56 Retired, Just Widowed, Need $$ Overhaul Assistance Please

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Topic Author
Olya
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Joined: Tue Feb 05, 2019 3:36 pm

56 Retired, Just Widowed, Need $$ Overhaul Assistance Please

Post by Olya » Thu May 09, 2019 12:25 pm

Hello all,

My husband recently passed and I need to figure out my consolidated finances. I’m not sure how to move the finances forward or a strategy for organizing funds/accounts. Any suggestions and assistance would be very appreciated.

Situation: I live in a paid off small house in Florida with a small pension of $2,000/mth but my expenses (with med. Insurance) are around $3,600/mth. I need to set up my portfolio to fill in the gap-I’m not sure what allocation would be best for my situation. Also, I don’t know how to best allocate the funds among the available accounts. What would the bogleheads recommend?

Emergency: $50,000
Tax Filing Status: Single/ Widow
State of Residence: Fl
Age: 56
Desired Asset allocation: unknown (need advice)

Current retirement assets

Taxable
130k cash -for investing
49k Wellington

Her IRA at Vanguard
130,300k cash (118k Market Fund+ 12,300 random stocks) -need to invest
106k Vanguard Target Retirement Fund 2020
99k CD due 3/02/20, yield 1.81%
98k CD due 3/01/22, yield 2.33%

Her 457(b)
324k Trowepr Rtmt 2030 xx% fund name (TRRCX) (Exp Ratio: .67%)

Available funds
Funds available in her 457(b)
Vanguard Small Indx Inst (Small Blend) ( VSCIX) (.04%)
Vanguard MidCap Indx Inst (Mid-Cap Blend) (VMCIX) (.04%)
Vanguard Inst Indx Inst(Large Blend) (VINIX) (.04%)

Monthly Expenses Considered: $3,600
*food, taxes, utilities, maintenance, car maint, entertainment, clothes, household, travel : $2,400/mth
*MAJOR EXPENSE: Health Insurance-$1,200
*long term care?

Personal Notes:
*House paid off
*Have rental house with a loan
*Retirement pay of $2,000/mth

Questions:
1. Looking to fully redo allocation and investments. What would be a safe allocation for a 56 yr old woman? What resources should I research/read?

2. How can I best utilize the available investment choices? Do I need to reallocate in taxable to something besides Wellington? Suggestions for investments in IRA and 457(b)?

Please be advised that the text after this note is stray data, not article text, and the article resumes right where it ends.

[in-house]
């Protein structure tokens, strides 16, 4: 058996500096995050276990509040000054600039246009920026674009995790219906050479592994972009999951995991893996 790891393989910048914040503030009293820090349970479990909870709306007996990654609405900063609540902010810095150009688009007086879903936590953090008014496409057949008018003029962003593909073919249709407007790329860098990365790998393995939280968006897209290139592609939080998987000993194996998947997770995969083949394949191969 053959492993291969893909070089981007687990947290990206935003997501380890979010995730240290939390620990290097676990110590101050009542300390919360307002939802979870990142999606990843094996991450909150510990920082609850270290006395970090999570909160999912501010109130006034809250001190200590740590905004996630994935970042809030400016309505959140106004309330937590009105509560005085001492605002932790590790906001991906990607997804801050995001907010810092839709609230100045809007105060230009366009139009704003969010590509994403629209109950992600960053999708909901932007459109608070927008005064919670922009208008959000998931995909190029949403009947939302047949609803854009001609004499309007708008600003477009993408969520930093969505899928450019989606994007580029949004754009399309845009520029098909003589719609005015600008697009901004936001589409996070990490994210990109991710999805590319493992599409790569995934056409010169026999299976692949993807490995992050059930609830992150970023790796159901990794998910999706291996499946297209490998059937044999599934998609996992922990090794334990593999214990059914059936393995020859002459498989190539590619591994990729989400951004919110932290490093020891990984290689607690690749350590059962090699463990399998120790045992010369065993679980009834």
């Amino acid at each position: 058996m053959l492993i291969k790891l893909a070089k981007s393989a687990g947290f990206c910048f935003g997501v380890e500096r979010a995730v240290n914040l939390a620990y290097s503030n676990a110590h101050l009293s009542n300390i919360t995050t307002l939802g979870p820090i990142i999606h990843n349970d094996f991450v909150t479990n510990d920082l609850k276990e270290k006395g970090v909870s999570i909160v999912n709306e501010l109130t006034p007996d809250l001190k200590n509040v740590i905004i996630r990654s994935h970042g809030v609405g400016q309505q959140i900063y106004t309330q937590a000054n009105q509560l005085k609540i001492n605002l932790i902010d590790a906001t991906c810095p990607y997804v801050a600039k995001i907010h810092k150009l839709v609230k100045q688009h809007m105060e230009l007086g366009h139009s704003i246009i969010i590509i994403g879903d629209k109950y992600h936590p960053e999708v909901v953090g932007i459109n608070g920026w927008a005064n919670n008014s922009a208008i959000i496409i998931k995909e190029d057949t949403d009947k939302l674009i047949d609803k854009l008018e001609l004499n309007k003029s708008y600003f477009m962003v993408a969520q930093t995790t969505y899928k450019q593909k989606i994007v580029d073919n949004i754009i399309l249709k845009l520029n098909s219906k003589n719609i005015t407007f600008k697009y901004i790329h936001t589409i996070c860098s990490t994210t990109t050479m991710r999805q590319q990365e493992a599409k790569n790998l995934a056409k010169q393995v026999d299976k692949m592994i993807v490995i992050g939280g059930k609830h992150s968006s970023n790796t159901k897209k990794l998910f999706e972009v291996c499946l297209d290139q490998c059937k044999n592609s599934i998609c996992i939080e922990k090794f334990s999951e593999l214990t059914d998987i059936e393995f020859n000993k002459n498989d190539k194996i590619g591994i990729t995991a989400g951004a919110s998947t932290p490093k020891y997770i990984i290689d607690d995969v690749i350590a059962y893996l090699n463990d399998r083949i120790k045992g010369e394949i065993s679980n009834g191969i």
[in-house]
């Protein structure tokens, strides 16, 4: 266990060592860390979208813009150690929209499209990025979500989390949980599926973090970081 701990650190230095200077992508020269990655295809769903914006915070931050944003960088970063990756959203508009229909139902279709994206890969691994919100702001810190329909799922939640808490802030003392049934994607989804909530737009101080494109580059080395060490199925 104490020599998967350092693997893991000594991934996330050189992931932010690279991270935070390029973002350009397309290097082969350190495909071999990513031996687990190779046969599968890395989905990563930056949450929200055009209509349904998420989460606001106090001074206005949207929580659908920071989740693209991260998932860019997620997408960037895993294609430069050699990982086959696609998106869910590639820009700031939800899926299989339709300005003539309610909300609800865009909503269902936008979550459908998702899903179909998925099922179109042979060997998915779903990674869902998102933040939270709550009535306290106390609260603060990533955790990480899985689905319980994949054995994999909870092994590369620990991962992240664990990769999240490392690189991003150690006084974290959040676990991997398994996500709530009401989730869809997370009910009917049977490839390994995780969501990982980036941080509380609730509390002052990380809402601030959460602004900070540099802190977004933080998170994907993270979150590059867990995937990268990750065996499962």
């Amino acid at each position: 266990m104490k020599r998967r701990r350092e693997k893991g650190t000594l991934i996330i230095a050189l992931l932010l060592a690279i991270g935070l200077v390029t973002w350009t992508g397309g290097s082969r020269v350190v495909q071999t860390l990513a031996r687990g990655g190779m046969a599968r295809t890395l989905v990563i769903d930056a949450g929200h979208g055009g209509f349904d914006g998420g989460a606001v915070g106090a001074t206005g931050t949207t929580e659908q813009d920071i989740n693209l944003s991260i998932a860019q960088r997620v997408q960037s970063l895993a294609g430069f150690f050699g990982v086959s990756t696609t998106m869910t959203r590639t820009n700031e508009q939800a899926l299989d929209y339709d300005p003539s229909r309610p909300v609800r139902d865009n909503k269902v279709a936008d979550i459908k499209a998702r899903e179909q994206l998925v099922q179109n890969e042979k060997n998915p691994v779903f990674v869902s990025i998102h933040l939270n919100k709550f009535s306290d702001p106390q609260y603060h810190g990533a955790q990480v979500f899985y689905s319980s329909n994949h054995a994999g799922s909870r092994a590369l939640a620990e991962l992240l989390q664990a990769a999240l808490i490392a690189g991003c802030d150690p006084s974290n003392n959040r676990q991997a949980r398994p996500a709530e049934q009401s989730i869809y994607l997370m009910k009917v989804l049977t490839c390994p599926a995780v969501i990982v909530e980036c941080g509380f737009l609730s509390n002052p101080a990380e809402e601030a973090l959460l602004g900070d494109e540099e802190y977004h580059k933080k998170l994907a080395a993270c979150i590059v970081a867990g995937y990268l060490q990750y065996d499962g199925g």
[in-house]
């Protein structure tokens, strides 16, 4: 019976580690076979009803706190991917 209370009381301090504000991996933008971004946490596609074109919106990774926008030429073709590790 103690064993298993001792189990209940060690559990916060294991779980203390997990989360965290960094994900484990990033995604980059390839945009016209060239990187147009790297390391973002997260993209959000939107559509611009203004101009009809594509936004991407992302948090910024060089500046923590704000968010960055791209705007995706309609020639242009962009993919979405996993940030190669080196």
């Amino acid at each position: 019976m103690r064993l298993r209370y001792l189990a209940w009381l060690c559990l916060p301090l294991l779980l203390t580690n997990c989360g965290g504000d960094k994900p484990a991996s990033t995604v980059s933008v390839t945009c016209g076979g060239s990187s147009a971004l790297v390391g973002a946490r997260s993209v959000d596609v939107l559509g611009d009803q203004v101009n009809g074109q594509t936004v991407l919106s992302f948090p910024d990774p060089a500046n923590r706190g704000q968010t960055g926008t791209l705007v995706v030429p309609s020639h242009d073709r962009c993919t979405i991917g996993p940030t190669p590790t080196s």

3. How do I work the maturing CDs into the overall portfolio?

4. How are people planning for long term care? I just don’t see how it can be affordable for most people and if it’s not affordable, what do most people do?
Last edited by Olya on Mon May 13, 2019 11:15 pm, edited 1 time in total.

LeeMKE
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Re: 56 Retired, Just Widowed, Need $$ Overhaul Assistance Please

Post by LeeMKE » Thu May 09, 2019 2:27 pm

Questions:
Are you working now? If so, how much will you spend toward monthly expenses, and how much will you be saving?
How do you save between now and retirement? (IRA, 457b, taxable)
When will you retire and begin withdrawing from your portfolio?

It looks like you are probably going to be fine. You just need to learn enough to be able to organize the assets for yourself and avoid being taken advantage of.

Congratulations, you are in a safe place. None of us have anything to gain by our advice -- which is not the case with folks who are probably approaching you with offers to help invest.

To Do:
Read about managing a Windfall on the Wiki: https://www.bogleheads.org/wiki/Managing_a_windfall

Your portfolio looks like it was set up for an asset allocation of 60/40 or 50/50. There is no urgent need to do anything as the funds you are invested in are good from the Boglehead perspective. If you want to clean out the random stocks in your IRA, you could sell and add the proceeds to the Target date retirement fund.

In a few years, when the CDs mature, you will probably use that money for your monthly expenses. This really looks like someone carefully set up the portfolio so that you would not have to worry about managing it for a long time. Study now, and know that you don't have to make any big moves, but just get familiar with your new situation.